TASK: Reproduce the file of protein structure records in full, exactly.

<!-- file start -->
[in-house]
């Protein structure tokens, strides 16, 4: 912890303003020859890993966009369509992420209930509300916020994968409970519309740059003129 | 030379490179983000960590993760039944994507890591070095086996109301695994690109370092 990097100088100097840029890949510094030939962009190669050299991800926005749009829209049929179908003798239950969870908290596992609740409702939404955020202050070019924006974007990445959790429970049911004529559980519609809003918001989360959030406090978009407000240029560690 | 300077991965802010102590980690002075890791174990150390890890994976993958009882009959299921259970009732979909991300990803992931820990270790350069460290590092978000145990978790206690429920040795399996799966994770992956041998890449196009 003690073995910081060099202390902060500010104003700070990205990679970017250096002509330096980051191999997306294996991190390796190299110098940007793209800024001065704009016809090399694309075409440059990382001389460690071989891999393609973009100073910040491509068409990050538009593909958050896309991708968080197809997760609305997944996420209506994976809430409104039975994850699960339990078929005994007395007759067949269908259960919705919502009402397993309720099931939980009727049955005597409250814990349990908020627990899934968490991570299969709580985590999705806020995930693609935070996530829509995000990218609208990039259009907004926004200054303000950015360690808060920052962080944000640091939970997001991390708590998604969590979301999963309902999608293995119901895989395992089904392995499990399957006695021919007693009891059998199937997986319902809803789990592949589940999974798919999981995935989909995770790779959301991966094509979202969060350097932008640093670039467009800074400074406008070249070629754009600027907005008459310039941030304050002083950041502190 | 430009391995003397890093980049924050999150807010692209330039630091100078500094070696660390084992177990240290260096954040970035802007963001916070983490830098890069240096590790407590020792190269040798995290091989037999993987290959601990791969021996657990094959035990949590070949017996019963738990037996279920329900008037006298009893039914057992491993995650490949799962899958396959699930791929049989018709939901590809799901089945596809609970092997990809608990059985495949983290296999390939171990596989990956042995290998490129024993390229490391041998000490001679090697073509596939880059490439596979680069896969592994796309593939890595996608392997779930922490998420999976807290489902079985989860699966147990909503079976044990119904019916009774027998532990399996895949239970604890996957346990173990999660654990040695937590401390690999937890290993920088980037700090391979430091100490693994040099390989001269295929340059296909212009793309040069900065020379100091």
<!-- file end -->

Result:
[in-house]
């Protein structure tokens, strides 16, 4: 912890303003020859890993966009369509992420209930509300916020994968409970519309740059003129 | 030379490179983000960590993760039944994507890591070095086996109301695994690109370092 990097100088100097840029890949510094030939962009190669050299991800926005749009829209049929179908003798239950969870908290596992609740409702939404955020202050070019924006974007990445959790429970049911004529559980519609809003918001989360959030406090978009407000240029560690 | 300077991965802010102590980690002075890791174990150390890890994976993958009882009959299921259970009732979909991300990803992931820990270790350069460290590092978000145990978790206690429920040795399996799966994770992956041998890449196009 003690073995910081060099202390902060500010104003700070990205990679970017250096002509330096980051191999997306294996991190390796190299110098940007793209800024001065704009016809090399694309075409440059990382001389460690071989891999393609973009100073910040491509068409990050538009593909958050896309991708968080197809997760609305997944996420209506994976809430409104039975994850699960339990078929005994007395007759067949269908259960919705919502009402397993309720099931939980009727049955005597409250814990349990908020627990899934968490991570299969709580985590999705806020995930693609935070996530829509995000990218609208990039259009907004926004200054303000950015360690808060920052962080944000640091939970997001991390708590998604969590979301999963309902999608293995119901895989395992089904392995499990399957006695021919007693009891059998199937997986319902809803789990592949589940999974798919999981995935989909995770790779959301991966094509979202969060350097932008640093670039467009800074400074406008070249070629754009600027907005008459310039941030304050002083950041502190 | 430009391995003397890093980049924050999150807010692209330039630091100078500094070696660390084992177990240290260096954040970035802007963001916070983490830098890069240096590790407590020792190269040798995290091989037999993987290959601990791969021996657990094959035990949590070949017996019963738990037996279920329900008037006298009893039914057992491993995650490949799962899958396959699930791929049989018709939901590809799901089945596809609970092997990809608990059985495949983290296999390939171990596989990956042995290998490129024993390229490391041998000490001679090697073509596939880059490439596979680069896969592994796309593939890595996608392997779930922490998420999976807290489902079985989860699966147990909503079976044990119904019916009774027998532990399996895949239970604890996957346990173990999660654990040695937590401390690999937890290993920088980037700090391979430091100490693994040099390989001269295929340059296909212009793309040069900065020379100091």